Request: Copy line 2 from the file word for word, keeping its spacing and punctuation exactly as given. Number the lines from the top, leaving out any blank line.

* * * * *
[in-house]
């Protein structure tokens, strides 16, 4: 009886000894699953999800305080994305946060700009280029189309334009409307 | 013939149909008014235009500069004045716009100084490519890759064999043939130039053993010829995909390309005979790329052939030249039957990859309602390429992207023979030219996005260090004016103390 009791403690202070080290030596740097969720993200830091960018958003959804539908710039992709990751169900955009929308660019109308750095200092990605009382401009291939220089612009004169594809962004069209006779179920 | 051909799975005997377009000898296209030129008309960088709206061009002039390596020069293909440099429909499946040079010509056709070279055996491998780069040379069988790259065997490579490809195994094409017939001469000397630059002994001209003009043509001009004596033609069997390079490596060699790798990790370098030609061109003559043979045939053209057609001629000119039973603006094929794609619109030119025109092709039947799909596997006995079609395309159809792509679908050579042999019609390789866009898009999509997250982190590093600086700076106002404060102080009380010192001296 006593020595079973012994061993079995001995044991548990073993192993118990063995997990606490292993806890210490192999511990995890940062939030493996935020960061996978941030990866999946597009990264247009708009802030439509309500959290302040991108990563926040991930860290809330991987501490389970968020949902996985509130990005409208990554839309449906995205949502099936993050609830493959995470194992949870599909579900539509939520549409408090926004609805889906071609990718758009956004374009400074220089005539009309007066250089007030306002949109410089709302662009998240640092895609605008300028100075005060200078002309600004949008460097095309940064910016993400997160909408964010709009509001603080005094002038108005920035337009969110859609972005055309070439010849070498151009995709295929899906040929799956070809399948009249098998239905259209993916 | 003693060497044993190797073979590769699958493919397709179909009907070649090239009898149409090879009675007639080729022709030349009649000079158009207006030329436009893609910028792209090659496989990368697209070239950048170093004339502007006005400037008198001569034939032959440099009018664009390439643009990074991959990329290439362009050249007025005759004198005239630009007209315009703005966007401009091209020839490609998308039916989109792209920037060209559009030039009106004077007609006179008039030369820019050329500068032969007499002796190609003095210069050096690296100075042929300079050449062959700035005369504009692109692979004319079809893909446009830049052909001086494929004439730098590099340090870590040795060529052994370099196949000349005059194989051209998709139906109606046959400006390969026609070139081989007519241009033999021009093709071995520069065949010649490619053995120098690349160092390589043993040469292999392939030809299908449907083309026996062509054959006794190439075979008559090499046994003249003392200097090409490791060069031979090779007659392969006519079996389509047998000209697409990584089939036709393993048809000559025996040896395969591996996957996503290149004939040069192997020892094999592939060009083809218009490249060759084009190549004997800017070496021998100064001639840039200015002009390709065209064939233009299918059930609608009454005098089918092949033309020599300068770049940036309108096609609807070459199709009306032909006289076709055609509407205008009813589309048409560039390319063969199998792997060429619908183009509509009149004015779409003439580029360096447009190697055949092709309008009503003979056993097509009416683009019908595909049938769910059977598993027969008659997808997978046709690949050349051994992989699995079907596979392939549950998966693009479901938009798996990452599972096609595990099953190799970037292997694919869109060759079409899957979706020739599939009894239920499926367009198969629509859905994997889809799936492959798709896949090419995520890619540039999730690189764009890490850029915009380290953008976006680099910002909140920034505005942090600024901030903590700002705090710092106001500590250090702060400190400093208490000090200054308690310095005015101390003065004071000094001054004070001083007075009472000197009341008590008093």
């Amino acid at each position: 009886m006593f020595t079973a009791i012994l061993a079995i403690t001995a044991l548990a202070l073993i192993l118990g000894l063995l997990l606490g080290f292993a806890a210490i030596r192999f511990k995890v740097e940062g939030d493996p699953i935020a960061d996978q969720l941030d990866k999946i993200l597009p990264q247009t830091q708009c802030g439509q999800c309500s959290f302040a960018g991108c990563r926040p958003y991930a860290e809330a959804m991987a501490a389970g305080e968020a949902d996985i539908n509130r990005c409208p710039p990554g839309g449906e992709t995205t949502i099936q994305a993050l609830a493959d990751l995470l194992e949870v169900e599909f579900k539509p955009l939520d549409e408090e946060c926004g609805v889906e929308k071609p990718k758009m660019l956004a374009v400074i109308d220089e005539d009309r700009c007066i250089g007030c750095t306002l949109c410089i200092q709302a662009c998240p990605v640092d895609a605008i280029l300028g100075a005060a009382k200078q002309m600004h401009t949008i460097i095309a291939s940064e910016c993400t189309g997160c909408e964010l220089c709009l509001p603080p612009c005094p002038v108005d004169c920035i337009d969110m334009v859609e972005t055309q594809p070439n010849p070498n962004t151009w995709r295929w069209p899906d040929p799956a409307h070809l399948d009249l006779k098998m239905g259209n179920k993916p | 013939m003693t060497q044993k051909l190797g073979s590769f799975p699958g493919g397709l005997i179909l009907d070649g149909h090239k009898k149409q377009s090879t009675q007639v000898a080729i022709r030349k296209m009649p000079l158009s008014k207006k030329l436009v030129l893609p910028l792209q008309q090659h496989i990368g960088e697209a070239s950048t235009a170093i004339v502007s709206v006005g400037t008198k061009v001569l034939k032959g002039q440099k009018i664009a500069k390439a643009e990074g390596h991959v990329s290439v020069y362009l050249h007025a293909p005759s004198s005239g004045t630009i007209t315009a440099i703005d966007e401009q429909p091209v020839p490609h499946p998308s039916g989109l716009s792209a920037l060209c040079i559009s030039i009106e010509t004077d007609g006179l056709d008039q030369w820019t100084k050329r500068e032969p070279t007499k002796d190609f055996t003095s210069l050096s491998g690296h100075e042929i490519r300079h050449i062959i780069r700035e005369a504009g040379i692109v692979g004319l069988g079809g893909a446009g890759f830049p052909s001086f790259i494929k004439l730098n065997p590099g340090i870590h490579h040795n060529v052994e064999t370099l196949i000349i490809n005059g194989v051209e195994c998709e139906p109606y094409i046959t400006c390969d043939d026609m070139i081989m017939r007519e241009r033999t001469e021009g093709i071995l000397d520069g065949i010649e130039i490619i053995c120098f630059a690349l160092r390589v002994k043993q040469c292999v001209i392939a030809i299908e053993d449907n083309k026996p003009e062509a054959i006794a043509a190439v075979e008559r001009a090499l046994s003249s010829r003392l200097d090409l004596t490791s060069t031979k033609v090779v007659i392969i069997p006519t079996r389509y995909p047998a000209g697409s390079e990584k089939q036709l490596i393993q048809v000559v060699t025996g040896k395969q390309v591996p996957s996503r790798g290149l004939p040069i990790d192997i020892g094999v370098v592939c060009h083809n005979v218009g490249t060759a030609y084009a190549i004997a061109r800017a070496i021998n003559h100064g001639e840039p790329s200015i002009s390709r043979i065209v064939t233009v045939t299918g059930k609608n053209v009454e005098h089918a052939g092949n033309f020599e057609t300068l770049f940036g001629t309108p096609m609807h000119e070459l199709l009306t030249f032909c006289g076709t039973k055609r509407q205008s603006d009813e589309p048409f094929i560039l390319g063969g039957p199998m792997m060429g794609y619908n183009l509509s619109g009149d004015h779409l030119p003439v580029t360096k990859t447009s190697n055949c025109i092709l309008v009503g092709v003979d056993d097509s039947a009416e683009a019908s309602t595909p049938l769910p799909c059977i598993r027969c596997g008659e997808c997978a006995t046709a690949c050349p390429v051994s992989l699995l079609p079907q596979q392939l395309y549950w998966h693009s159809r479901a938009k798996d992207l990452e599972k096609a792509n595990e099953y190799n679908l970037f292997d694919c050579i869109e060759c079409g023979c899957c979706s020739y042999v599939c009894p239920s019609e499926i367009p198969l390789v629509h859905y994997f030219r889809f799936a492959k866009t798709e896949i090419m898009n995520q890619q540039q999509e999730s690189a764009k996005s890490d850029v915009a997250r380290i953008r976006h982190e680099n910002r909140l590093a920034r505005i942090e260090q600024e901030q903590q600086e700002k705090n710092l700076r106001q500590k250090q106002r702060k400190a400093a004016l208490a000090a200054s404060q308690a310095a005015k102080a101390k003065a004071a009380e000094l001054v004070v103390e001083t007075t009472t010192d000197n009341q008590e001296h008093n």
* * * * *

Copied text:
């Protein structure tokens, strides 16, 4: 009886000894699953999800305080994305946060700009280029189309334009409307 | 013939149909008014235009500069004045716009100084490519890759064999043939130039053993010829995909390309005979790329052939030249039957990859309602390429992207023979030219996005260090004016103390 009791403690202070080290030596740097969720993200830091960018958003959804539908710039992709990751169900955009929308660019109308750095200092990605009382401009291939220089612009004169594809962004069209006779179920 | 051909799975005997377009000898296209030129008309960088709206061009002039390596020069293909440099429909499946040079010509056709070279055996491998780069040379069988790259065997490579490809195994094409017939001469000397630059002994001209003009043509001009004596033609069997390079490596060699790798990790370098030609061109003559043979045939053209057609001629000119039973603006094929794609619109030119025109092709039947799909596997006995079609395309159809792509679908050579042999019609390789866009898009999509997250982190590093600086700076106002404060102080009380010192001296 006593020595079973012994061993079995001995044991548990073993192993118990063995997990606490292993806890210490192999511990995890940062939030493996935020960061996978941030990866999946597009990264247009708009802030439509309500959290302040991108990563926040991930860290809330991987501490389970968020949902996985509130990005409208990554839309449906995205949502099936993050609830493959995470194992949870599909579900539509939520549409408090926004609805889906071609990718758009956004374009400074220089005539009309007066250089007030306002949109410089709302662009998240640092895609605008300028100075005060200078002309600004949008460097095309940064910016993400997160909408964010709009509001603080005094002038108005920035337009969110859609972005055309070439010849070498151009995709295929899906040929799956070809399948009249098998239905259209993916 | 003693060497044993190797073979590769699958493919397709179909009907070649090239009898149409090879009675007639080729022709030349009649000079158009207006030329436009893609910028792209090659496989990368697209070239950048170093004339502007006005400037008198001569034939032959440099009018664009390439643009990074991959990329290439362009050249007025005759004198005239630009007209315009703005966007401009091209020839490609998308039916989109792209920037060209559009030039009106004077007609006179008039030369820019050329500068032969007499002796190609003095210069050096690296100075042929300079050449062959700035005369504009692109692979004319079809893909446009830049052909001086494929004439730098590099340090870590040795060529052994370099196949000349005059194989051209998709139906109606046959400006390969026609070139081989007519241009033999021009093709071995520069065949010649490619053995120098690349160092390589043993040469292999392939030809299908449907083309026996062509054959006794190439075979008559090499046994003249003392200097090409490791060069031979090779007659392969006519079996389509047998000209697409990584089939036709393993048809000559025996040896395969591996996957996503290149004939040069192997020892094999592939060009083809218009490249060759084009190549004997800017070496021998100064001639840039200015002009390709065209064939233009299918059930609608009454005098089918092949033309020599300068770049940036309108096609609807070459199709009306032909006289076709055609509407205008009813589309048409560039390319063969199998792997060429619908183009509509009149004015779409003439580029360096447009190697055949092709309008009503003979056993097509009416683009019908595909049938769910059977598993027969008659997808997978046709690949050349051994992989699995079907596979392939549950998966693009479901938009798996990452599972096609595990099953190799970037292997694919869109060759079409899957979706020739599939009894239920499926367009198969629509859905994997889809799936492959798709896949090419995520890619540039999730690189764009890490850029915009380290953008976006680099910002909140920034505005942090600024901030903590700002705090710092106001500590250090702060400190400093208490000090200054308690310095005015101390003065004071000094001054004070001083007075009472000197009341008590008093």